Lots of press coverage today of Raj Gupta, an independent Goldman Sachs director who reportedly agreed to step down after learning that the Feds had intercepted phone calls implicating him in the Galleon insider trading case.
What the stories neglect to mention, however, is that Gupta currently helps run an India-focused private equity firm called New Silk Route. Moreover, he’s not the only New Silk Route pro who knows his way around an insider trading investigation.
The other would be Victor Menezes, listed as a senior advisor to New Silk Route. That sounds fairly part-time, but Menezes appears on the firm’s website as one of three faces on its “leadership” page. Gupta and firm Parag Saxena — co-founder of Vedanta Capital and former head of Invesco Private Capital — also are listed.
Back in 2006, the SEC alleged that Menezes, then a Citigroup senior vice chairman, sold nearly $30 million of Citigroup stock just before the company announced a large quarterly loss related to the Argentinian debt crisis. The sale allegedly helped Menezes avoid around $1.5 million in losses. He later settled with the SEC for $2.7 million, without admitting or denying any wrongdoing.
Gupta has not yet been charged by the SEC, although The Wall Street Journal reports that he is believed to have tipped off Galleon manager Raj Rajaratnam about a $5 billion investment that Berkshire Hathaway was about to make in Goldman Sachs. Gupta denies any wrongdoing.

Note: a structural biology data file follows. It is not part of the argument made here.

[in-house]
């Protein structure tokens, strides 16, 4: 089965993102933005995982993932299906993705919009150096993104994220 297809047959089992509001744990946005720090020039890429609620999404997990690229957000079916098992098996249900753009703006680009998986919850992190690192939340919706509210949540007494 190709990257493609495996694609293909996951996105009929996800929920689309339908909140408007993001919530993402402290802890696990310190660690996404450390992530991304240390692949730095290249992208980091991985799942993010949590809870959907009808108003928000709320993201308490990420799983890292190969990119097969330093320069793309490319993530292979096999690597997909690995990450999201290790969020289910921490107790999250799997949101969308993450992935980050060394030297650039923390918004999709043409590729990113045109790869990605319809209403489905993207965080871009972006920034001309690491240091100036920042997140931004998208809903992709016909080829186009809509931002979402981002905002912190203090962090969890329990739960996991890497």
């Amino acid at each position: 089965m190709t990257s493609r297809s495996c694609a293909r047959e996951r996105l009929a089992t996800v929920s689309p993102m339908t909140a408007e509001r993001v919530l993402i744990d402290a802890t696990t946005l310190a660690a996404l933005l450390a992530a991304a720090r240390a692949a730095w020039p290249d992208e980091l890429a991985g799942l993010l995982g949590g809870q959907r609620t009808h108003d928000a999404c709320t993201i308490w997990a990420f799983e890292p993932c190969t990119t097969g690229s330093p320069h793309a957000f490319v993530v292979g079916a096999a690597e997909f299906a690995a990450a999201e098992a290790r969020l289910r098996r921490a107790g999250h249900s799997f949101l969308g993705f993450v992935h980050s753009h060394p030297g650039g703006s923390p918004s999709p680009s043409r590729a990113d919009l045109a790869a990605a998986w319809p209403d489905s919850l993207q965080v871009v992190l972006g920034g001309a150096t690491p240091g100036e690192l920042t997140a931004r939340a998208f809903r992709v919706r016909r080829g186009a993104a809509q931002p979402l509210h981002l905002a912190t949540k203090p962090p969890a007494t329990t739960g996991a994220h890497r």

It’s also worth noting that Raj Rajaratnam himself was listed as a New Silk Route principal, according to this 2008 SEC filing. Moreover, DealBreaker reported last week that the New Silk Route principals actually raised money under a different moniker — Taj Capital — which put around half of its money into Galleon funds (I have not confirmed that info).
All of this melds together into a nightmare for New Silk Route, which currently is investing out of a $1.4 billion fund raised in 2007. Its most recent deal was a co-investment with KKR on Indian coffee shop chain Cafe Coffee Day, while in 2006 it co-invested with Galleon on a $300 million deal for Reliance Telecom Infrastructure.
Most of the firm’s staff is in India, save for the leadership in New York (plus two principals) and a few folks in Dubai. One had to wonder if the India folks could eventually take over management, thus leaving behind their scandal-laden pals in New York.